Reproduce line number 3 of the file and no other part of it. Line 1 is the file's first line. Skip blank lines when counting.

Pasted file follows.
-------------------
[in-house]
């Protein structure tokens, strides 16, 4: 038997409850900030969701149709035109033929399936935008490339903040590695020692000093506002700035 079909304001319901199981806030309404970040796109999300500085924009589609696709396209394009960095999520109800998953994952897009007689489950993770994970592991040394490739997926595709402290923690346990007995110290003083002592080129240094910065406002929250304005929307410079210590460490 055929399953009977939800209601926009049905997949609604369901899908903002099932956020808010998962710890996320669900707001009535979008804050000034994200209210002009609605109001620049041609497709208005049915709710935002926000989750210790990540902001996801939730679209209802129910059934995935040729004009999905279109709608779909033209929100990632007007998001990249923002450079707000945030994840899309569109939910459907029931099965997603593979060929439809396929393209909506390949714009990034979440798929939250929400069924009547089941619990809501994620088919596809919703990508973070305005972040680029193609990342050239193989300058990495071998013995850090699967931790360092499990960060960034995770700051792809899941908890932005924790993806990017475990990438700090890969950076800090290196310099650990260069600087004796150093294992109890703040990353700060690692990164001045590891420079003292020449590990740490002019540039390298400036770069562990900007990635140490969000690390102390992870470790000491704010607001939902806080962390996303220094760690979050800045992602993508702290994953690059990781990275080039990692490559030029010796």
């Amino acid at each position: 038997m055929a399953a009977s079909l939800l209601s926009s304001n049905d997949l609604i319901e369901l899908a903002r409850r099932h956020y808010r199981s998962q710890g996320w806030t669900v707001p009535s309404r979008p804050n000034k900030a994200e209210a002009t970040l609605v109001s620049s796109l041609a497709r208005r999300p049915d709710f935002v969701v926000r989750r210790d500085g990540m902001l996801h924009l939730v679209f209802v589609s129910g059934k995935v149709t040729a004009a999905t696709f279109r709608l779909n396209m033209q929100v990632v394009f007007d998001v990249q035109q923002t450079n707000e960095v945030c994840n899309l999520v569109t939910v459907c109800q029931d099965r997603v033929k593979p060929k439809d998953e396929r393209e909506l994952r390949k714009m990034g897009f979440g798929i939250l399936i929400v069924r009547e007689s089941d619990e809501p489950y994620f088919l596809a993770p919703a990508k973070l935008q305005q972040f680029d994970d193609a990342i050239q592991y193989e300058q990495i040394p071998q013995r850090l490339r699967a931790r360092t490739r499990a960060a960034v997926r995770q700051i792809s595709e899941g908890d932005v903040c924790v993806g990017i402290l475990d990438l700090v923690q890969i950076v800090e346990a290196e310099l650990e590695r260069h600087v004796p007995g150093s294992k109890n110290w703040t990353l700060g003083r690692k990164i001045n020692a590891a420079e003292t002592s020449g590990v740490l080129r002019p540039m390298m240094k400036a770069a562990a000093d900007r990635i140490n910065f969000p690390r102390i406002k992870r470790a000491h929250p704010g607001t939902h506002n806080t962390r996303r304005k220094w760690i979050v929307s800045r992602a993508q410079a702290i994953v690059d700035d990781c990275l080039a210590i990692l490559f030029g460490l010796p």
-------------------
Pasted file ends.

């Amino acid at each position: 038997m055929a399953a009977s079909l939800l209601s926009s304001n049905d997949l609604i319901e369901l899908a903002r409850r099932h956020y808010r199981s998962q710890g996320w806030t669900v707001p009535s309404r979008p804050n000034k900030a994200e209210a002009t970040l609605v109001s620049s796109l041609a497709r208005r999300p049915d709710f935002v969701v926000r989750r210790d500085g990540m902001l996801h924009l939730v679209f209802v589609s129910g059934k995935v149709t040729a004009a999905t696709f279109r709608l779909n396209m033209q929100v990632v394009f007007d998001v990249q035109q923002t450079n707000e960095v945030c994840n899309l999520v569109t939910v459907c109800q029931d099965r997603v033929k593979p060929k439809d998953e396929r393209e909506l994952r390949k714009m990034g897009f979440g798929i939250l399936i929400v069924r009547e007689s089941d619990e809501p489950y994620f088919l596809a993770p919703a990508k973070l935008q305005q972040f680029d994970d193609a990342i050239q592991y193989e300058q990495i040394p071998q013995r850090l490339r699967a931790r360092t490739r499990a960060a960034v997926r995770q700051i792809s595709e899941g908890d932005v903040c924790v993806g990017i402290l475990d990438l700090v923690q890969i950076v800090e346990a290196e310099l650990e590695r260069h600087v004796p007995g150093s294992k109890n110290w703040t990353l700060g003083r690692k990164i001045n020692a590891a420079e003292t002592s020449g590990v740490l080129r002019p540039m390298m240094k400036a770069a562990a000093d900007r990635i140490n910065f969000p690390r102390i406002k992870r470790a000491h929250p704010g607001t939902h506002n806080t962390r996303r304005k220094w760690i979050v929307s800045r992602a993508q410079a702290i994953v690059d700035d990781c990275l080039a210590i990692l490559f030029g460490l010796p």